10. Miragaia M, Couto I, de Lencastre H. Genetic diversity among methicillin-resistant Staphylococcus epidermidis (MRSE). Microb Drug Resist. 2005;11:83-93

11. Zong Z, Peng C, Lü X. Diversity of SCCmec elements in methicillin-resistant coagulase-negative staphylococci clinical isolates. PLoS One. 2011;6:e20191

12. Kanama KM, Daso AP, Mpenyana-Monyatsi L, Coetzee MAA. Assessment of pharmaceuticals, personal care products, and hormones in wastewater treatment plants receiving inflows from health facilities in North-West province, South Africa. J Toxicol. 2018;2018:3751930

13. Fatoki OS. Levels of dissolved zinc and cadmium in some surface waters of western Nigeria. Environ Int. 1993;19:285-289

14. Oladipo OG, Olayinka A, Awotoye OO. Ecological impact of mining on soils of Southwestern Nigeria. Environ Exper Biol. 2014;12:179-186

15. Eludoyin AO, Ojo AT, Ojo TO, Awotoye OO. Effects of artisanal gold mining activities on soil properties in a part of southwestern Nigeria. Cogent Environ Sci. 2016;3:1305650

16. Joe-Ukairo A, Oni AG. Geophysical and hydro-chemical investigation of Oke Asunle dumpsite in Ile-Ife, southwestern Nigeria for subsoil and surface water pollution. J Health Pollut. 2018;20:181209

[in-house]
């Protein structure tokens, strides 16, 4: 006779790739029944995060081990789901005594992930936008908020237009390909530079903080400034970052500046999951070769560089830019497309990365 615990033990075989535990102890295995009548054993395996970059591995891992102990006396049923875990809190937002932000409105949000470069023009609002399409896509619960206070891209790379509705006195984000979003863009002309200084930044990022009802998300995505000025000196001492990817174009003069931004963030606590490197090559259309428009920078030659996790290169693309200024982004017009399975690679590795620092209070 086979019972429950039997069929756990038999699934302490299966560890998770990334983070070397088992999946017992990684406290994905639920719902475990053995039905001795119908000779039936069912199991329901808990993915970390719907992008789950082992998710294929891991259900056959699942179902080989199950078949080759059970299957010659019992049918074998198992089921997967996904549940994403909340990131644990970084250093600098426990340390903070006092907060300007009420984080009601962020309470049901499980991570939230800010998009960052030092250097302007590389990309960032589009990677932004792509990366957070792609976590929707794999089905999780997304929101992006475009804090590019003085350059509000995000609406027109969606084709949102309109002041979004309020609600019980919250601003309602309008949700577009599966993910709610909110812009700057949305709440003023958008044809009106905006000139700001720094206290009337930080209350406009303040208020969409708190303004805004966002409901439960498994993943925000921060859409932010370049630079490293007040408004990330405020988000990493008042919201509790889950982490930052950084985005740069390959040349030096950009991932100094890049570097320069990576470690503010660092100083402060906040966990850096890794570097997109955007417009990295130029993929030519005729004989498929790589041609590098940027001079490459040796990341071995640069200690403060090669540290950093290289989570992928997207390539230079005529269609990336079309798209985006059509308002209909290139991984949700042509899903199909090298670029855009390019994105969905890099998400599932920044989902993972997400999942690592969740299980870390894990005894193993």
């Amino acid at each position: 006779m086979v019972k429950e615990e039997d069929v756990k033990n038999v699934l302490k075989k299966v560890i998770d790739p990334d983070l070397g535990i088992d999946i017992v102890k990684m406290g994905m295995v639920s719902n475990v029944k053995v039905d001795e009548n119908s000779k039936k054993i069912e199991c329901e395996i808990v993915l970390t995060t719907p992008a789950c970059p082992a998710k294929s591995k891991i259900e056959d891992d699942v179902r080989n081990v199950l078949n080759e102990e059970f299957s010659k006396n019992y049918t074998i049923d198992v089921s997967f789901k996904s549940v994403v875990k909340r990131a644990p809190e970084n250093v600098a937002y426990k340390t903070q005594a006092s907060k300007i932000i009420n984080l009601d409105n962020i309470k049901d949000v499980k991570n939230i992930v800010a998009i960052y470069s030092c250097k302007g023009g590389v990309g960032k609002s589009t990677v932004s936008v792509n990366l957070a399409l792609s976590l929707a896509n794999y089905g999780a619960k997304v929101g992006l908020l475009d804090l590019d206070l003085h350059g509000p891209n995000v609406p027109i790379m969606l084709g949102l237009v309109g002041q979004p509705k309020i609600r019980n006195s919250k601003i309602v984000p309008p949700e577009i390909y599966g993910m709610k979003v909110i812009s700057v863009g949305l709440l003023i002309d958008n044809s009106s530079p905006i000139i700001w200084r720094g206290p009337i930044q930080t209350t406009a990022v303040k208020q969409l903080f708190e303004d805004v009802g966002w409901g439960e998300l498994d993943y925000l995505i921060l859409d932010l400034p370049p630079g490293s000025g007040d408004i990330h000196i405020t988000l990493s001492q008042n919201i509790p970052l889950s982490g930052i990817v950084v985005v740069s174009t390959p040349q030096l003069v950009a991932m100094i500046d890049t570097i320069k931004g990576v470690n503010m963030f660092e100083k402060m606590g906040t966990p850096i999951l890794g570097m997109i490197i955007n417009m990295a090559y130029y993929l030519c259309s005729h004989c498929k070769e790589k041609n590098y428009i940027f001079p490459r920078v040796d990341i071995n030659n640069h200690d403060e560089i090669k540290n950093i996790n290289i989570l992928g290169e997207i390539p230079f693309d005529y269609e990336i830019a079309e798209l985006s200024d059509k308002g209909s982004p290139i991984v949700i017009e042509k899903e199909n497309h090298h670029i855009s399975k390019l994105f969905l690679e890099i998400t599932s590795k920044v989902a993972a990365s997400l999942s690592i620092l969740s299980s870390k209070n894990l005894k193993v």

17. Oladipo AO, Oladipo OG, Bezuidenhout CC. Multi-drug resistance traits of methicillin-resistant Staphylococcus aureus and other Staphylococcal species from clinical and environmental sources. J Water Health. 2019;17:930-943

18. Isenberg HD. Identification of commonly-isolated aerobic Gram-positive bacteria. In Clinical Microbiology Procedures Handbook. 1992 pp. 1.20.1-1.20.12. Edited by H. D. Isenberg. Washington, DC: American Society for Microbiology

19. Bolger AM, Lohse M, Usadel B. Trimmomatic: a flexible trimmer for Illumina sequence data. Bioinformatics. 2014;30:2114-2120

20. Arkin AP, Cottingham W, Henry CS, Harris NL, Stevens RL, Maslov S. et al. KBase: The United States Department of Energy Systems Biology Knowledgebase. Nat Biotechnol. 2018;36:566-569

21. Nurk S, Bankevich A, Antipov D, Gurevich AA, Korobeynikov A, Lapidus A. et al. Assembling single-cell genomes and mini-metagenomes from chimeric MDA products. J Compt Biol. 2013;20:714-737

22. Parks DH, Imelfort M, Skennerton CT, Hugenholtz P, Tyson GW. CheckM: assessing the quality of microbial genomes recovered from isolates, single cells, and metagenomes. Genome Res. 2015;25:1043-1055